16 November 2015

Review: Avatar: The Last Airbender: The Lost Adventures edited by Samantha Robertson

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Comic trade paperback, 256 pages
Published 2011 (originally: 2006-09)
Borrowed from my wife
Read May 2015
Avatar: The Last Airbender: The Lost Adventures
edited by Samantha Robertson

Before the pretty enjoyable continuation comics, during its television run, Avatar: The Last Airbender spawned a set of short comics in various venues, Nickelodeon Magazine and the like. They're short stories, ranging from two to fifteen pages in length, set between episodes of the show (five during Season One, nine during Season Two, twelve during Season Three, and two out of continuity), and as lends itself to their length, they're mostly humorous.

In Avatar, comedy tends to mean Sokka, and in my mind, this is nothing but excellent, because Sokka-- as the goofy-but-loveable-non-magical-one-with-a-real-sense-of-duty-- is definitely my favorite Avatar character. We get to see him pretend to be the Avatar to impress a girl in "Sokka the Avatar" by Joshua Hamilton and Justin Ridge, try to teach the Earth King how to live in the wild in "It's Only Natural" by Johane Matte and Joshua Hamilton, frustrate Prince Zuko with his insistence that "swordbending" is a real thing in "Swordbending" by Alison Wilgus and Justin Ridge, and form his own club in "No Benders Allowed" by Alison Wilgus and Elsa Garagarza.

Best of all, he enlists in the Fire Nation army in "Private Fire" by Hamilton and Matte again. "Private Fire" is my favorite story in the book, and I smile every time I think about it (which is more often than you might think); of all of these, it's the one I dearly wish had been made into a television episode. In it, Sokka is put through his paces in the same disguise he adopted a few times in the show, Wang Fire, complete with comically large mustache. The ending is just hilarious, so I won't spoil it for you: but if you love Sokka, you'll love this.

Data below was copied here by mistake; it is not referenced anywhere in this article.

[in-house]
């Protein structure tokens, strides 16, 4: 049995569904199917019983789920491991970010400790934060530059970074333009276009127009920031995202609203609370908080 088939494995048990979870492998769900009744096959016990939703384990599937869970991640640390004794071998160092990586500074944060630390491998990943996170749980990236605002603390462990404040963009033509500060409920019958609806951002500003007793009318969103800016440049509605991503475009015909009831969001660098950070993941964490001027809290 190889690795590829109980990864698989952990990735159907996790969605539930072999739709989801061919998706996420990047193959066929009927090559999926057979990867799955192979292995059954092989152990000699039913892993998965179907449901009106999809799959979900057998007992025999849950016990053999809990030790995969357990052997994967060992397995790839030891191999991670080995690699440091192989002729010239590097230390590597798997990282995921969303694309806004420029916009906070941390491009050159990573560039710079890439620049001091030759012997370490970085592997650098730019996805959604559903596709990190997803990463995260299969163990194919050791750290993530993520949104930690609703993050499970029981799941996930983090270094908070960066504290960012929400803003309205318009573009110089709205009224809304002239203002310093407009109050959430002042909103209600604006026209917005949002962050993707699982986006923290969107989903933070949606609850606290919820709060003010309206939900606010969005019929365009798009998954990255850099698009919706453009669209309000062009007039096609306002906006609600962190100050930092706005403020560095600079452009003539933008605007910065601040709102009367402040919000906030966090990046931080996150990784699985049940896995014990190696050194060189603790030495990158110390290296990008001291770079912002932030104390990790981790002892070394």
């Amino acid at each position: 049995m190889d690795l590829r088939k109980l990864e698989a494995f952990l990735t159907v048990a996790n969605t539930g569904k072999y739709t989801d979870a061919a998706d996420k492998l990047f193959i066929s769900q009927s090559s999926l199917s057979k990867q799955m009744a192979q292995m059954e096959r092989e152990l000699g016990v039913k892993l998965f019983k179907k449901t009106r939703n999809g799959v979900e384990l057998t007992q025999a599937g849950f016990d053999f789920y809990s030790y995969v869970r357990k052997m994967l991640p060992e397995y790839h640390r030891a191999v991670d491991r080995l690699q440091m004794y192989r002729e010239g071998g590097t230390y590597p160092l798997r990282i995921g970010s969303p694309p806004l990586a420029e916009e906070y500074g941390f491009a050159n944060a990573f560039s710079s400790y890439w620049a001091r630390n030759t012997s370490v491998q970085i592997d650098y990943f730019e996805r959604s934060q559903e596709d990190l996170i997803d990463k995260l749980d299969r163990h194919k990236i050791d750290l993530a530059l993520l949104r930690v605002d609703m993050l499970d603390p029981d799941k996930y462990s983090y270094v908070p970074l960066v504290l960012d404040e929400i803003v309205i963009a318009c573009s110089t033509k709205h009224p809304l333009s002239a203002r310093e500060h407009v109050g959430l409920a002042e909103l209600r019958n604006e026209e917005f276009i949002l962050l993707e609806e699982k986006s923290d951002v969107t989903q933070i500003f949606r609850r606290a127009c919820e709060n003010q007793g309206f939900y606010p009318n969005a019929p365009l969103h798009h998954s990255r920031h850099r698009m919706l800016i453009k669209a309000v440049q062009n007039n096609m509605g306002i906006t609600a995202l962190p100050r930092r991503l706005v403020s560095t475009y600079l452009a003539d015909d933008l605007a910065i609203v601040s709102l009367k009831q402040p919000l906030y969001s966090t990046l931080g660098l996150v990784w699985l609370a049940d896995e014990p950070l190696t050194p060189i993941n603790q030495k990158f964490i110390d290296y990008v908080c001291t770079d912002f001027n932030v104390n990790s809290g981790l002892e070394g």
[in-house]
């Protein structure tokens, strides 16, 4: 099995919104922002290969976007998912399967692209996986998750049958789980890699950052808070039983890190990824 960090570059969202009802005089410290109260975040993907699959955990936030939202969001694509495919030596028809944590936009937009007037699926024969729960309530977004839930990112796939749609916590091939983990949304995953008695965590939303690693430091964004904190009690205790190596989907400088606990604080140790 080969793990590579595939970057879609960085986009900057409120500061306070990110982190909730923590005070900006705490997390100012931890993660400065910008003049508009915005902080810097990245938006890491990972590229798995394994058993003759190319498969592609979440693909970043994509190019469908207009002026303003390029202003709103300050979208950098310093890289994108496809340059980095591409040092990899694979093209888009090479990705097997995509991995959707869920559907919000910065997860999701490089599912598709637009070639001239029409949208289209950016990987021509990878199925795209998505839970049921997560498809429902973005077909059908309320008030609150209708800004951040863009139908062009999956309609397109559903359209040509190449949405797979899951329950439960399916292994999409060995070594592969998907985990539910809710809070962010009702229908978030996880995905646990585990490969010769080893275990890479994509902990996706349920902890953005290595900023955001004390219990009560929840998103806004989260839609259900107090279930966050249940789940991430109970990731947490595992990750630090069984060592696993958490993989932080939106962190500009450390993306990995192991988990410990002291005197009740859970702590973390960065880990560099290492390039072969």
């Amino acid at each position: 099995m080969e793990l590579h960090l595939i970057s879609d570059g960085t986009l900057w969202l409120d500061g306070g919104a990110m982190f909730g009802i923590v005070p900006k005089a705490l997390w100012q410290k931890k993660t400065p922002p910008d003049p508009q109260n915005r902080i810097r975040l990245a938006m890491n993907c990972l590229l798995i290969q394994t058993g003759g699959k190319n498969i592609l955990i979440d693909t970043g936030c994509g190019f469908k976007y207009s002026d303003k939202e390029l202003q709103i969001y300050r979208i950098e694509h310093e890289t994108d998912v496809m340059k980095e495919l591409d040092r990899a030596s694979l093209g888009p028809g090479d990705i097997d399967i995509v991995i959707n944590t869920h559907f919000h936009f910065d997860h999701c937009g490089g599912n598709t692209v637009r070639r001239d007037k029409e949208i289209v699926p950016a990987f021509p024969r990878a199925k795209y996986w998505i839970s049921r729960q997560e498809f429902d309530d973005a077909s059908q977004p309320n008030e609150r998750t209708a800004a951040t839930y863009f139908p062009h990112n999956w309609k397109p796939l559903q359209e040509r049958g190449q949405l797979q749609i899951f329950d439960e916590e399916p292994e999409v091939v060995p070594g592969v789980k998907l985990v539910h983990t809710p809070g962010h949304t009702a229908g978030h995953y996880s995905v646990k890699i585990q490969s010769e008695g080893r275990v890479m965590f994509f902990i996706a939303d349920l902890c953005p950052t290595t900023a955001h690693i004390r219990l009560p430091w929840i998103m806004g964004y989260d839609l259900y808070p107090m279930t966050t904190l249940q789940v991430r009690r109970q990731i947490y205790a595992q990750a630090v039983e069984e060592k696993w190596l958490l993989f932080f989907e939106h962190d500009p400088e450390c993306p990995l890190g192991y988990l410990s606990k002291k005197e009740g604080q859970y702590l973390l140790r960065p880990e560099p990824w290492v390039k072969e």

Other highlights include the occasional universe-expanding serious story or actioner, like a flashback to Aang's pre-iceberg days in the Fire Nation in "Dragon Days" by Alison Wilgus, Johane Matte, and Tom McWeeney, or "Combustion Man on a Train" by Alison Wilgus, Rawles Lumumba, and Tom McWeeney, a great little action tale where Sokka and Aang must fight their most brutal enemy while minimizing civilian casualties on a fast-moving train.

There are also a number of stories that bridge the gap between the second and third seasons. In addition to the aforementioned "It's Only Natural," Zuko and Mai begin their romance (as poor, cute Jin gets pushed to the side) and Zuko decides to for sure throw in his lot with his own people in "Going Home Again" by Aaron Ehasz, May Chan, Katie Mattila, Alison Wilgus, and Amy Kim Ganter, and Team Avatar secures a Fire Nation ship in "The Bridge" by Joshua Hamilton, Tim Hedrick, Aaron Ehasz, Frank Pittarese, and Reagan Lodge. None of this are particularly essential (obviously the show did just find without them), but they are nice to have.

Overall, if you're a fan of Avatar and want more adventures with its well-balanced cast of characters, this book is a quick, fun, enjoyable read.

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